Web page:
The American College of Cardiology (ACC) together with other North American cardiovascular societies issued a framework for ethically and safely reintroducing invasive cardiovascular procedures and diagnostic tests after the initial peak of the COVID-19 (SARS-CoV-2) pandemic. The document was published in early May in the Journal of the American College of Cardiology (JACC).
The COVID-19 pandemic has forced appropriate, but significant, restrictions on routine medical care, including postponing invasive procedures to treat heart disease and diagnostic tests to diagnose heart disease. As the pandemic unfolded, many non-urgent cardiac tests and imaging studies were deferred in an attempt to reduce coronavirus transmission among patients and healthcare workers, conserve personal protective equipment (PPE) and prepare for the expected surge of COVID-19 patients. Although COVID-19 disease prevalence and new case trends continue to differ substantially by region, many facilities are now planning resumption of non-urgent and elective medical services.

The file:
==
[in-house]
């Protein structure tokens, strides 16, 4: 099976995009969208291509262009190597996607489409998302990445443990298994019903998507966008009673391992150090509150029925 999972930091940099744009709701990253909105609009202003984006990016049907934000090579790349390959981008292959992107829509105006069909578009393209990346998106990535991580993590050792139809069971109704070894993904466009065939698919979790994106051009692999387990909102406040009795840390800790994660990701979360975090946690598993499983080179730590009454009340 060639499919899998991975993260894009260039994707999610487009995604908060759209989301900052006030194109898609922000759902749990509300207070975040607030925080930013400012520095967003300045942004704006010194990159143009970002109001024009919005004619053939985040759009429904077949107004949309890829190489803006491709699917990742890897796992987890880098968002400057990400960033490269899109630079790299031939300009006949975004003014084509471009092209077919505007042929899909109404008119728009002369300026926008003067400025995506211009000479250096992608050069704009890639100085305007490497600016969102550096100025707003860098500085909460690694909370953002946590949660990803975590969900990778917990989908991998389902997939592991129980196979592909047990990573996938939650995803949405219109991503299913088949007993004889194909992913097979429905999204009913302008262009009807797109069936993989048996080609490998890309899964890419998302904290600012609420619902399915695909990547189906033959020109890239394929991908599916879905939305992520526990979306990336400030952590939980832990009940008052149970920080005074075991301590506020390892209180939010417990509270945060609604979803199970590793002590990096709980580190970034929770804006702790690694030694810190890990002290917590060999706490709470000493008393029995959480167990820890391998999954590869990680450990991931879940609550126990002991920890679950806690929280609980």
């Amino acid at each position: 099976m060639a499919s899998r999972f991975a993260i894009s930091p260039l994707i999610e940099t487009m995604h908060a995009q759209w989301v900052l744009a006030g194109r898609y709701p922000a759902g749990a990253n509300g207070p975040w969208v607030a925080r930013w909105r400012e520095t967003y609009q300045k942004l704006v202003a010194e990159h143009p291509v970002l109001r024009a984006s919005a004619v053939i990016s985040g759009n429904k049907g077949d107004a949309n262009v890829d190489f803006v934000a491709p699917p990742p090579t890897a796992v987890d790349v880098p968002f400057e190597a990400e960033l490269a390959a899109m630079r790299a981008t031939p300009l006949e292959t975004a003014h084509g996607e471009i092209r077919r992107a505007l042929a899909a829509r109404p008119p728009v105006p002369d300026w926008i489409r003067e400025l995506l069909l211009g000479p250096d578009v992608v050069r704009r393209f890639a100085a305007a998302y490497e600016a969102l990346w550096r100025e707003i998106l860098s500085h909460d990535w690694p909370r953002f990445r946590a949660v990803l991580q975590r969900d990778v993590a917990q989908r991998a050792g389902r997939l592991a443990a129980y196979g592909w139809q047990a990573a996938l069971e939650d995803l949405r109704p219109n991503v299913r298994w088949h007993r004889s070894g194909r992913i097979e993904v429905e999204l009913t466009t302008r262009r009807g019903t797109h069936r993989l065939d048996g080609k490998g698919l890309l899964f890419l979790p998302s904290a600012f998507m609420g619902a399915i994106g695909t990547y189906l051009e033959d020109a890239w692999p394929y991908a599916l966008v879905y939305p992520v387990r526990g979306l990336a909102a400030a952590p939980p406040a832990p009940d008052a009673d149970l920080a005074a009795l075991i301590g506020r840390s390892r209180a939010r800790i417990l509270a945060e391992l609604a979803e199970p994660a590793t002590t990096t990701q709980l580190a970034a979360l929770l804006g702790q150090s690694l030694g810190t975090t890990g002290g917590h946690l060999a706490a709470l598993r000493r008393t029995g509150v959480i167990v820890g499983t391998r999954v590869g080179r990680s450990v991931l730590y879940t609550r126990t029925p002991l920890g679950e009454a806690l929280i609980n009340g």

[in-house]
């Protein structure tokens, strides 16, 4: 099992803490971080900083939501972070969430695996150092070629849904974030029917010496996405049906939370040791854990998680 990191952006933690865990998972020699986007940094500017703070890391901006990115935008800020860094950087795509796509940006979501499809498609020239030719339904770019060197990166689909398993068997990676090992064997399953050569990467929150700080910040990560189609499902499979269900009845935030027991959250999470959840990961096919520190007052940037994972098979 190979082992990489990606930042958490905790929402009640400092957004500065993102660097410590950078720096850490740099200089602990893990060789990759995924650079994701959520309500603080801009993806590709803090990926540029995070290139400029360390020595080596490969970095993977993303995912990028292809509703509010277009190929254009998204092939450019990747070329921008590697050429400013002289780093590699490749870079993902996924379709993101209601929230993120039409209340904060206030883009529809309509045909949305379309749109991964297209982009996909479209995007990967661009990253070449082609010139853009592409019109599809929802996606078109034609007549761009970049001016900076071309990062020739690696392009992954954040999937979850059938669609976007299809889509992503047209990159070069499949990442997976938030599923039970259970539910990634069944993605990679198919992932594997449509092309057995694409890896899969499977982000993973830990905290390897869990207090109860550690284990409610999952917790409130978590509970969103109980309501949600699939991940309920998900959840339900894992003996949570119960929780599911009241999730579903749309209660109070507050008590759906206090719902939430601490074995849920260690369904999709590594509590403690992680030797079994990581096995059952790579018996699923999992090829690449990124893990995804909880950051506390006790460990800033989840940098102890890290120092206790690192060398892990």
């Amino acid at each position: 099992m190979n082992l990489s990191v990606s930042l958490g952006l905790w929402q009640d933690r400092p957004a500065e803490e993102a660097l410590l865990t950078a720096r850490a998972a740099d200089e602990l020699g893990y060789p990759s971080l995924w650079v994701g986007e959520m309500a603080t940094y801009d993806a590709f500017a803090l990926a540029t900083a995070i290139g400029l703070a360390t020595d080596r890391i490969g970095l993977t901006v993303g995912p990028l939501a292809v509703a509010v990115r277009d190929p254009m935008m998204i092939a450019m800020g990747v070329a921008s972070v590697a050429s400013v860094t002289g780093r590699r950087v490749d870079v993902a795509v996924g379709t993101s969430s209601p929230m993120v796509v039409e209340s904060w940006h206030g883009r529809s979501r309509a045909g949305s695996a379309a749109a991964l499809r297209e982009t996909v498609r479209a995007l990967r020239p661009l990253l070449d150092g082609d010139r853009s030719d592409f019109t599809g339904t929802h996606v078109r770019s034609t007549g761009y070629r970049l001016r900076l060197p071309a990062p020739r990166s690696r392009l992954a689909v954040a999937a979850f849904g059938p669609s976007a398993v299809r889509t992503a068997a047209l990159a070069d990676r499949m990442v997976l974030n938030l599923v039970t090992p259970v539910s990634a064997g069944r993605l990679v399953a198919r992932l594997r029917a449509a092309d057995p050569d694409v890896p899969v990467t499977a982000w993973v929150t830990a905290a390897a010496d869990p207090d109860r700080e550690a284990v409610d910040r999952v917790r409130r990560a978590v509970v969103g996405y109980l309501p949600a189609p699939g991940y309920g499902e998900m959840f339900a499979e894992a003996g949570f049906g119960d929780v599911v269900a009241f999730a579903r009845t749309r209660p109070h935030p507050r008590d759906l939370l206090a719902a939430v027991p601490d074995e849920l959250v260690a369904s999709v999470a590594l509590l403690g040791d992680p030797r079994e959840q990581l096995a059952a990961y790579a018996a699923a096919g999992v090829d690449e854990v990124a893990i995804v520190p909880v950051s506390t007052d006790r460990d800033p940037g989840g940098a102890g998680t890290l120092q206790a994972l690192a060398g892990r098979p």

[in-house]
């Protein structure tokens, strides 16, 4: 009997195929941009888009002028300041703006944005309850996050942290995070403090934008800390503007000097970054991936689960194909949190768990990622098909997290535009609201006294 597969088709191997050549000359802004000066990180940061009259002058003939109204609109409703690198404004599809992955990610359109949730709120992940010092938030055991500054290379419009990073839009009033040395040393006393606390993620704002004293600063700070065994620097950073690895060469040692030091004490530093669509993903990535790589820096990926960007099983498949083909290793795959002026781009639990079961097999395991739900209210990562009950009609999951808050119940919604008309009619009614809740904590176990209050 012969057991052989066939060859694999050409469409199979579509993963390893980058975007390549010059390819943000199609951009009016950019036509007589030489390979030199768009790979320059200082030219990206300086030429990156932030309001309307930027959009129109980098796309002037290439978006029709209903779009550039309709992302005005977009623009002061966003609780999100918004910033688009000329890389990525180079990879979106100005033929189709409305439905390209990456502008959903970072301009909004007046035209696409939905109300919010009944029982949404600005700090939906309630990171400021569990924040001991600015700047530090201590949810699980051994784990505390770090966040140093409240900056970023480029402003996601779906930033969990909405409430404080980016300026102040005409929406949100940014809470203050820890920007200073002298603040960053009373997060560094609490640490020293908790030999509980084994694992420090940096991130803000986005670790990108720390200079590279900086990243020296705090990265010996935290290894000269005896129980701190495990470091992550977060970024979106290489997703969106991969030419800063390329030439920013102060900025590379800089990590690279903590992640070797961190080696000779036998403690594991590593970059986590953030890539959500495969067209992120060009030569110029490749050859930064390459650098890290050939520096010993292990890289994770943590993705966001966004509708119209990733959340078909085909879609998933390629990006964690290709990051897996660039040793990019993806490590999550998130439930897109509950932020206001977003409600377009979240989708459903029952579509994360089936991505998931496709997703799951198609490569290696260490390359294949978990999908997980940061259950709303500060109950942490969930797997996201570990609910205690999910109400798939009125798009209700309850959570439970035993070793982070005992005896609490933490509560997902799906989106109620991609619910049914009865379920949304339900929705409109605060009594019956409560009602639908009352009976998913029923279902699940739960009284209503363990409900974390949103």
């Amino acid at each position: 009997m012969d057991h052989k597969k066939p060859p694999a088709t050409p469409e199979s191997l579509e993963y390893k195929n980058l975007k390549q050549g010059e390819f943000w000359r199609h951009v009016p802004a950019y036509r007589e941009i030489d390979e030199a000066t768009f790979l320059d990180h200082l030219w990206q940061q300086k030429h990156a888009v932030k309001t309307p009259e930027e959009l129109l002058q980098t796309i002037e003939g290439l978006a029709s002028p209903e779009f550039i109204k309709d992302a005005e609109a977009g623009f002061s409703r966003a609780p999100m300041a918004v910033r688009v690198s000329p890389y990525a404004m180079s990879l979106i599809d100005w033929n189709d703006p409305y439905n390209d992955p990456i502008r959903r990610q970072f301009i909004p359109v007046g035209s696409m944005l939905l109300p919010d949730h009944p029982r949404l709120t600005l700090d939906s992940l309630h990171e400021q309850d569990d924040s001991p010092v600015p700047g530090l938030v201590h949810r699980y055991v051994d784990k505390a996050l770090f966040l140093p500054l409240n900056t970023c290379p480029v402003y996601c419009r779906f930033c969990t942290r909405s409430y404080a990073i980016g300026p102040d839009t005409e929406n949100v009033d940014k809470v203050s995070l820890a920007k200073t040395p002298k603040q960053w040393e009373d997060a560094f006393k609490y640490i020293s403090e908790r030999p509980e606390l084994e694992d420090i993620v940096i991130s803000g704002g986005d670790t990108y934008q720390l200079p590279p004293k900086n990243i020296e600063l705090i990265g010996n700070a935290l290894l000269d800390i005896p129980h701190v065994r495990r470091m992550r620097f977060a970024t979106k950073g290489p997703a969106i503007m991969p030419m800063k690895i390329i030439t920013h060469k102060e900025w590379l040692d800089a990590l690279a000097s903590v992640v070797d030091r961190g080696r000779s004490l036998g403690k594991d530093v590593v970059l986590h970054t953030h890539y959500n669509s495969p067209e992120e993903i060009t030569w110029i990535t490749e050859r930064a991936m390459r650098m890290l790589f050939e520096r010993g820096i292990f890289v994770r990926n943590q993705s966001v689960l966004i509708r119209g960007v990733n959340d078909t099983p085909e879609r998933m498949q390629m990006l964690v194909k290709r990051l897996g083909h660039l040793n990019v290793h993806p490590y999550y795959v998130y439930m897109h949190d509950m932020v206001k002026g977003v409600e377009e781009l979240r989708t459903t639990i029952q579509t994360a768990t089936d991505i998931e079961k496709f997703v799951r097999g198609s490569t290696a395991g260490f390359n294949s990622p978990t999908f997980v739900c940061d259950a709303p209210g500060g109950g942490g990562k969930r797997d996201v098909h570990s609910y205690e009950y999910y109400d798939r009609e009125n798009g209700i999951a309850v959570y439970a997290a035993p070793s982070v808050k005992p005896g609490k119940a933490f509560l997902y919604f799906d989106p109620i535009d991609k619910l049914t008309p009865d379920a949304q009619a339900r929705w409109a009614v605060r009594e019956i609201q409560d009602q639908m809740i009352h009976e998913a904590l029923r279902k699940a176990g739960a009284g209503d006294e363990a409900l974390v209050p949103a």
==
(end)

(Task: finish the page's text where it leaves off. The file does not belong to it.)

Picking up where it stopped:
Many hospitals and practices have attempted to defer and replace these critical procedures with intensified triage and management of patients on waiting lists. However, many patients with untreated cardiovascular disease are at an increased risk of adverse outcomes, and delays in the treatment of patients with confirmed cardiovascular disease can be detrimental. Also, reduced access to diagnostic testing can lead to a high burden of undiagnosed cardiovascular disease that will further delay time to treatment.